The NRN ID Card Evaluation Committee has made several recommendations for improvements in the ID Card system. These recommendations include suggestions on how to make the Cards more useful, how to simplify the application process, and how to create a standard-sized and more attractive card which is easier to carry and use.
The major recommendations are tabulated later in the report. The principal recommendations seek to eliminate unnecessary and privacy-infringing questions from the application, reducing the fees for the ID Cards, ensuring that a ten year visa is automatically available to the card holders, extension of the ID card benefits to the non -Nepali spouses and immediate families, streamlining the
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process and cutting the red-tape related to repatriation of funds from investments, improving the physical look and quality of the card itself. Recommendations include a separate NRN desk at the immigration counter at the airport, and at Nepali Embassies. The Committee also recommends a periodic review of the effectiveness of the card for the NRN and PNOs.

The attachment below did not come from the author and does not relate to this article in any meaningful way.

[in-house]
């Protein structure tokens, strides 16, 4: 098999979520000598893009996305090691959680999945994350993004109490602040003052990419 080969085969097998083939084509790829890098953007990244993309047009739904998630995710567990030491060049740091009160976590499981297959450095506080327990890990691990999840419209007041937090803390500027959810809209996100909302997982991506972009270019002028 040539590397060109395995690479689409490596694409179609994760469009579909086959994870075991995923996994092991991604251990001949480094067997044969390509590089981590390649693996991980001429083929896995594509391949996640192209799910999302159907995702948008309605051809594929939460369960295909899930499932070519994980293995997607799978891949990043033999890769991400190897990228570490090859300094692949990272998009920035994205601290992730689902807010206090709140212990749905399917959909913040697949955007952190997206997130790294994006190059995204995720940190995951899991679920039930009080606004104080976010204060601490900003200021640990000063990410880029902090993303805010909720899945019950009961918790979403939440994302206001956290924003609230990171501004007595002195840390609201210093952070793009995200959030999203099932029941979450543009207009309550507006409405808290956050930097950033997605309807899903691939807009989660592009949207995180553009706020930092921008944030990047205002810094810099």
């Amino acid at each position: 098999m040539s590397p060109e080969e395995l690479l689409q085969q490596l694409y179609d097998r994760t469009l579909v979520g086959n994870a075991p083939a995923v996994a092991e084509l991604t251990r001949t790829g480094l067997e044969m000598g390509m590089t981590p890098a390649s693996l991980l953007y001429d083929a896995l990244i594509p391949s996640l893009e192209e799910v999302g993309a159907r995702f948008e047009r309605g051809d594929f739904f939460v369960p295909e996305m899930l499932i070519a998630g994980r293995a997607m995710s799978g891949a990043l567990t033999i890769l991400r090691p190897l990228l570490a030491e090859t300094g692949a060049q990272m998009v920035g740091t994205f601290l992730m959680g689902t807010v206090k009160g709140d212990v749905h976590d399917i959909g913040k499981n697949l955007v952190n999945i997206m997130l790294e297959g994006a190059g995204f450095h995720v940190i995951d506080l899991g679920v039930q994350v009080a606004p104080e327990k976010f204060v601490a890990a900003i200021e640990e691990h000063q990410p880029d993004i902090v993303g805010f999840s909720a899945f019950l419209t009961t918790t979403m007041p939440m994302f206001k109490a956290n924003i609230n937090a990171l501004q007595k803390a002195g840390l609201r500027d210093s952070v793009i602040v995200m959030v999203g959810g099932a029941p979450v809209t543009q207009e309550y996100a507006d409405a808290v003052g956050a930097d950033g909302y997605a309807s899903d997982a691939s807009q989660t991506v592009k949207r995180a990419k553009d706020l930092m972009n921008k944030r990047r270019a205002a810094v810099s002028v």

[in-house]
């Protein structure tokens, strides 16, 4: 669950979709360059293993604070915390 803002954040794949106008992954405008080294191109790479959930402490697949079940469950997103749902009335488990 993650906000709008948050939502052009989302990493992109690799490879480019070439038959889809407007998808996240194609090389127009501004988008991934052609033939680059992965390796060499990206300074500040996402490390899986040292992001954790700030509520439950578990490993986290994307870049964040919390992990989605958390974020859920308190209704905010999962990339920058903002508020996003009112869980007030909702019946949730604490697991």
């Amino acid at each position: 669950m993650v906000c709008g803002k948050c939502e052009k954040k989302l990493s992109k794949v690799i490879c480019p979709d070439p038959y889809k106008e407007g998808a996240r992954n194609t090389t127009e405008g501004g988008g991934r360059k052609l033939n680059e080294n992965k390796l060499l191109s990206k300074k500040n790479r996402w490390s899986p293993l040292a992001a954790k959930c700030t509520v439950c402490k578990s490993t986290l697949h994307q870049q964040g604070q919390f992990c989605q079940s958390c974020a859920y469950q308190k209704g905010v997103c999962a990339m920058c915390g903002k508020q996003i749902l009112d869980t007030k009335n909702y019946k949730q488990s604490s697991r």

The NRN ID card benefits compare favorably with the PIO (Person of Indian Origin) card, although the current NRN Card fees are much higher.
Although, a full-fledged dual citizenship remains a cherished goal of NRNA, as an interim arrangement, and for some PNOs, the ID Card can provide valuable benefits. NRNA is ultimately seeking the retention of the Nepali citizenship for the Nepali citizens who take up the citizenship of a new country.